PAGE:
In anticipation of the "X-Files" movie coming out in July, last night we watched the first cinematic installment of the 1990s' most famously creepy television series this side of "Family Matters." I had already seen the film and much of the series, but Ereck had not, so this seemed a good way to get him up to speed. Turns out the new movie apparently won't continue the celebrated alien-conspiracy storyline of the series and the first film, so perhaps Ereck didn't need the primer.
But I was glad to revisit the movie. It thrilled me when I first saw it at a sleek, gloriously air-conditioned multiplex in Bangkok (before the feature there was a short film about King Bhumibol, and we all rose in respect), and I was a devoted fan of the series thereafter. There's something about the conspiracy storyline that I find deliciously unsettling to this day, the notion that various horrible events -- a virus outbreak, the devastating bombing of a federal office building -- are all the bidding of a group of solemn old white guys in a book-lined room, who in turn are taking orders from Something Out There. Great stuff.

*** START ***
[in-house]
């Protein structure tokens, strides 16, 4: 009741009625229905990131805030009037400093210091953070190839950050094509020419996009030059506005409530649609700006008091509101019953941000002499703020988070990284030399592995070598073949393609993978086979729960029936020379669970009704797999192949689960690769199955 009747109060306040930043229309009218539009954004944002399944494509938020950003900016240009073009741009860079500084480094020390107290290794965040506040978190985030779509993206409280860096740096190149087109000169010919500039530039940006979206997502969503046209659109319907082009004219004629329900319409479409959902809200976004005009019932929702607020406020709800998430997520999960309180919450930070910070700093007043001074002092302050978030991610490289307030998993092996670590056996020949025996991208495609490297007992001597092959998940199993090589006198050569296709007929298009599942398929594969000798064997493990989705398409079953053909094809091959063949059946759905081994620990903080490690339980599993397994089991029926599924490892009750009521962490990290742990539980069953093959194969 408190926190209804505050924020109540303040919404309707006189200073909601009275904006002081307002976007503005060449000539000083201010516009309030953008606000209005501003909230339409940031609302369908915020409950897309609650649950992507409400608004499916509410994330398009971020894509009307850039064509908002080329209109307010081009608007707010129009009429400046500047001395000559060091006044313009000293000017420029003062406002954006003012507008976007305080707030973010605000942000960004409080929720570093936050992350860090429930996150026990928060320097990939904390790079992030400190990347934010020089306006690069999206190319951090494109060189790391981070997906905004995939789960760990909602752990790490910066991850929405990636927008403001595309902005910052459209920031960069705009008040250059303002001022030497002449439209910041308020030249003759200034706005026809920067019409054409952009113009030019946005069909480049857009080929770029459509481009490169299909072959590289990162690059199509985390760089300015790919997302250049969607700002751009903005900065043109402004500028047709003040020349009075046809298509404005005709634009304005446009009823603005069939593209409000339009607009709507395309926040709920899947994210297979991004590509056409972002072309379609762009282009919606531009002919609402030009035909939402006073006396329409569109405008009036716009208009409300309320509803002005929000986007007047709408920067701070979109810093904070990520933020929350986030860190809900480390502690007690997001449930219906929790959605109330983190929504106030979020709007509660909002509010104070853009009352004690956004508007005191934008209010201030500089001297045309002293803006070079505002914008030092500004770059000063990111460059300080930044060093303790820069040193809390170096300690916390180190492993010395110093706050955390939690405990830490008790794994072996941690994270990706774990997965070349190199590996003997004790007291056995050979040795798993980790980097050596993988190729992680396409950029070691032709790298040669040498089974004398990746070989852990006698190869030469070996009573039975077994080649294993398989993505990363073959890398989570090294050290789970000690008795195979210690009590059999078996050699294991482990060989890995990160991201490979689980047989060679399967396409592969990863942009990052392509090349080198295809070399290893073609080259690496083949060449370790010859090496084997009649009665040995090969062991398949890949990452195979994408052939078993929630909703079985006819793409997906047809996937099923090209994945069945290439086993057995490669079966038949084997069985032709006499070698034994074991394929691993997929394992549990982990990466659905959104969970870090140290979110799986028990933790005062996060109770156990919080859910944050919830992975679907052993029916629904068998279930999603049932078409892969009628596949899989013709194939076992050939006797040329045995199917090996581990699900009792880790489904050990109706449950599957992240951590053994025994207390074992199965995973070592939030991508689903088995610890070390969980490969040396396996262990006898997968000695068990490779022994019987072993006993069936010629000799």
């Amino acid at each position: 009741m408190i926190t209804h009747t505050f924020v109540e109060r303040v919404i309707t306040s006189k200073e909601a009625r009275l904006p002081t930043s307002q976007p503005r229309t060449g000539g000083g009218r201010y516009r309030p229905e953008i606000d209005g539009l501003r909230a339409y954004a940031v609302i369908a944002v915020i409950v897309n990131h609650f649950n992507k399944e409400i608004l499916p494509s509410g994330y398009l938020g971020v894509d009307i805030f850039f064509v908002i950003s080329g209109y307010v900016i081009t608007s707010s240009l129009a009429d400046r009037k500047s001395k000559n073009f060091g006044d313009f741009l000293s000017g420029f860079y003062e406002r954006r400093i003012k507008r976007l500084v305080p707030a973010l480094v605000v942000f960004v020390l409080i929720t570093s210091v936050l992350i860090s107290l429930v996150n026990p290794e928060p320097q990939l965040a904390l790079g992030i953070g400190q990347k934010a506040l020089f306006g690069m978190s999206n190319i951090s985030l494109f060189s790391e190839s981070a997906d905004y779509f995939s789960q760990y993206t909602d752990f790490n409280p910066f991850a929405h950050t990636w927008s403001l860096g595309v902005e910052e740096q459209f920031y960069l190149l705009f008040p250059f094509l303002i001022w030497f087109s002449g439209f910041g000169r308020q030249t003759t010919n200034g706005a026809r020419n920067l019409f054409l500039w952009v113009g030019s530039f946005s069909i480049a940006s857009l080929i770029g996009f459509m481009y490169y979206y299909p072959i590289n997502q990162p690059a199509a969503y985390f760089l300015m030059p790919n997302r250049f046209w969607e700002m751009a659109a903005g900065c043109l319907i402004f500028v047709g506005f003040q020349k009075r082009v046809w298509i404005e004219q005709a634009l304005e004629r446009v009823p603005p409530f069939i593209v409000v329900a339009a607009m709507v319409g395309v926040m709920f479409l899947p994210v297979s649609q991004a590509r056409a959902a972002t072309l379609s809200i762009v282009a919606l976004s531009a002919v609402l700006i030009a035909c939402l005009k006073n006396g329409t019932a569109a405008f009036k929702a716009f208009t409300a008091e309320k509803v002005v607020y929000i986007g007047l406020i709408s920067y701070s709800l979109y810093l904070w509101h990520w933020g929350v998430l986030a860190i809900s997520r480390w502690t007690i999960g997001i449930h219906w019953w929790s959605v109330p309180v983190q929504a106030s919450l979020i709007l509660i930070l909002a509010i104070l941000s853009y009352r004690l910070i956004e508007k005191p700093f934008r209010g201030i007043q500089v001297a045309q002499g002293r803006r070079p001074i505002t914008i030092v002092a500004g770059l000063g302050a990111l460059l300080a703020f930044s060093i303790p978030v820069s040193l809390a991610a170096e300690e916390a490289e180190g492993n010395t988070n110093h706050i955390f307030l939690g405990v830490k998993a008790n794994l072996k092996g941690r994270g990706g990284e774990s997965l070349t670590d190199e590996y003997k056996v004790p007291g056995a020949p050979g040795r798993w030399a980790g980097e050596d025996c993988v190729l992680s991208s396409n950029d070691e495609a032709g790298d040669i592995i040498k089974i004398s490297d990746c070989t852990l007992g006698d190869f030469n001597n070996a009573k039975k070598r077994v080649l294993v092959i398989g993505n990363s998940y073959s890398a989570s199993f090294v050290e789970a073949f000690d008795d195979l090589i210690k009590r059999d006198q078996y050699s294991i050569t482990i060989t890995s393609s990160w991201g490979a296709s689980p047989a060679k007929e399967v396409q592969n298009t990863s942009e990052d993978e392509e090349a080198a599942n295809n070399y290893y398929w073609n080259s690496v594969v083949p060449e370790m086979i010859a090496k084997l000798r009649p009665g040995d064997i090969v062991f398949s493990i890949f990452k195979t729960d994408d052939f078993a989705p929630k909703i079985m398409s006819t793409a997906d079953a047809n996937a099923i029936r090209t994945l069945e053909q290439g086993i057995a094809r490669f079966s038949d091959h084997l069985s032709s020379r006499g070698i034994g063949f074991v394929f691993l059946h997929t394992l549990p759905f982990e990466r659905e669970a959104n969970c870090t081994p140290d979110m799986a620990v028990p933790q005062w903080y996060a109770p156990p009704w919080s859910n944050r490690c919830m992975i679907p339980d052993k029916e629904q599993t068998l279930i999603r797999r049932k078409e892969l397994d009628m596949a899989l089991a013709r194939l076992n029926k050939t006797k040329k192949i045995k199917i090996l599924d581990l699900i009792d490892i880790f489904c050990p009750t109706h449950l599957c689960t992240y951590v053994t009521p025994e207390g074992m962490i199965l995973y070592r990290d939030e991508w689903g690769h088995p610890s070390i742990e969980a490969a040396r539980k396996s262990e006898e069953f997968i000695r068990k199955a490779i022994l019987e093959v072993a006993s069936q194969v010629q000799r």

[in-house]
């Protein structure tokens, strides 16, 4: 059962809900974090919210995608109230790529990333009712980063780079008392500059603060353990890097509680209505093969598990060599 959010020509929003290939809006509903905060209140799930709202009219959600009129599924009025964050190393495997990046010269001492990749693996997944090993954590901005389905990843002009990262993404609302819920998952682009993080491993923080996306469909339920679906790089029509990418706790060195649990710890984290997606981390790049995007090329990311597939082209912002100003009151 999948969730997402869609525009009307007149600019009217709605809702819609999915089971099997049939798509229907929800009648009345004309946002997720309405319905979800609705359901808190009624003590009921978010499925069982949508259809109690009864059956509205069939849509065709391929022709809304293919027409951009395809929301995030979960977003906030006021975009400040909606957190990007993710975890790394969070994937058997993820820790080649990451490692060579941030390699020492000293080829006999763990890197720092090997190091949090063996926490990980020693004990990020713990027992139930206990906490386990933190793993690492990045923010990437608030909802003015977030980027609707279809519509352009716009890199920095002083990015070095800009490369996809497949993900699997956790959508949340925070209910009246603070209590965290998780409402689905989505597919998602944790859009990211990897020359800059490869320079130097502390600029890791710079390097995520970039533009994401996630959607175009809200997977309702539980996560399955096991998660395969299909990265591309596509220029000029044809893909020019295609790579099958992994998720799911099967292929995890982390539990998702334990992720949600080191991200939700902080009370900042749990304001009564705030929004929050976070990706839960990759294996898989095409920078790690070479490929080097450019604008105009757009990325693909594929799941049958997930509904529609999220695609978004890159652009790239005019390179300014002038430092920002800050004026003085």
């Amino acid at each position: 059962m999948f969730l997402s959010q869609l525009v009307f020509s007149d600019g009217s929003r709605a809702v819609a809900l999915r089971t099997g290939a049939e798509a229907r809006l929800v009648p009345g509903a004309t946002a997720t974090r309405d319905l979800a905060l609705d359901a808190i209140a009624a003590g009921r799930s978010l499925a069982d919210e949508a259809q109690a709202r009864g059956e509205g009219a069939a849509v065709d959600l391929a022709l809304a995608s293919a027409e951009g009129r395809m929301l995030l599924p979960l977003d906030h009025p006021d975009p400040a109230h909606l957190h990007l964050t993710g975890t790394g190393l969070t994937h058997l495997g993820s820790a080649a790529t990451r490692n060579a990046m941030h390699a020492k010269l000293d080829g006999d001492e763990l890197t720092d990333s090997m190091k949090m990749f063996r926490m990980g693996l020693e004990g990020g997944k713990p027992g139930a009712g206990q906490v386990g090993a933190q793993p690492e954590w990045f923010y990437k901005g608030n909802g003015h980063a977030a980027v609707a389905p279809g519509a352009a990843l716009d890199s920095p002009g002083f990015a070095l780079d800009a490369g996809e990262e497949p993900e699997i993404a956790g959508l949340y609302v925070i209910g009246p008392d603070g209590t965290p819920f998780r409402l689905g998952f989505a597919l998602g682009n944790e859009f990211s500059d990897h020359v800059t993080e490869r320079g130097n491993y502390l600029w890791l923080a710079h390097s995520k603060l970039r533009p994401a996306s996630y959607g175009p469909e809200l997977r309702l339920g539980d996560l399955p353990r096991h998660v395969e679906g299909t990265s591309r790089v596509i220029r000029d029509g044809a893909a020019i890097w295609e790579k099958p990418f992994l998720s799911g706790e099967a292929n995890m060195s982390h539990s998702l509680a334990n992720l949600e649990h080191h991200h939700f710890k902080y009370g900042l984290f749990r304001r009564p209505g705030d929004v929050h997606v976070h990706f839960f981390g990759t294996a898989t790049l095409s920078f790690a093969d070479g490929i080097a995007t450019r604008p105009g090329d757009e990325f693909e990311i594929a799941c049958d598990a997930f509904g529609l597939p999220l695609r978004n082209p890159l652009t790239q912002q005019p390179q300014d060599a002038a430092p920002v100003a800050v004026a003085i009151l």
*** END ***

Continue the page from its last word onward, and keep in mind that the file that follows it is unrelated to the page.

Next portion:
But in light of recent developments, one of the film's details made me laugh. At one point David Duchovny explains that various dark deeds are being performed by the U.S. government, and that the bureau responsible for the darkest deeds, the most unflinchingly cold-blooded malevolence, is -- the Federal Emergency Management Agency.
After Katrina, it's clear that FEMA couldn't buy a bottle of water at the Kwik Sak, much less manage a global holocaust at the direction of alien masters. But I guess that's why they call it science fiction.
(Unless hurricanes and bureaucratic "ineptitude" are part of the conspiracy?!?!?!?!)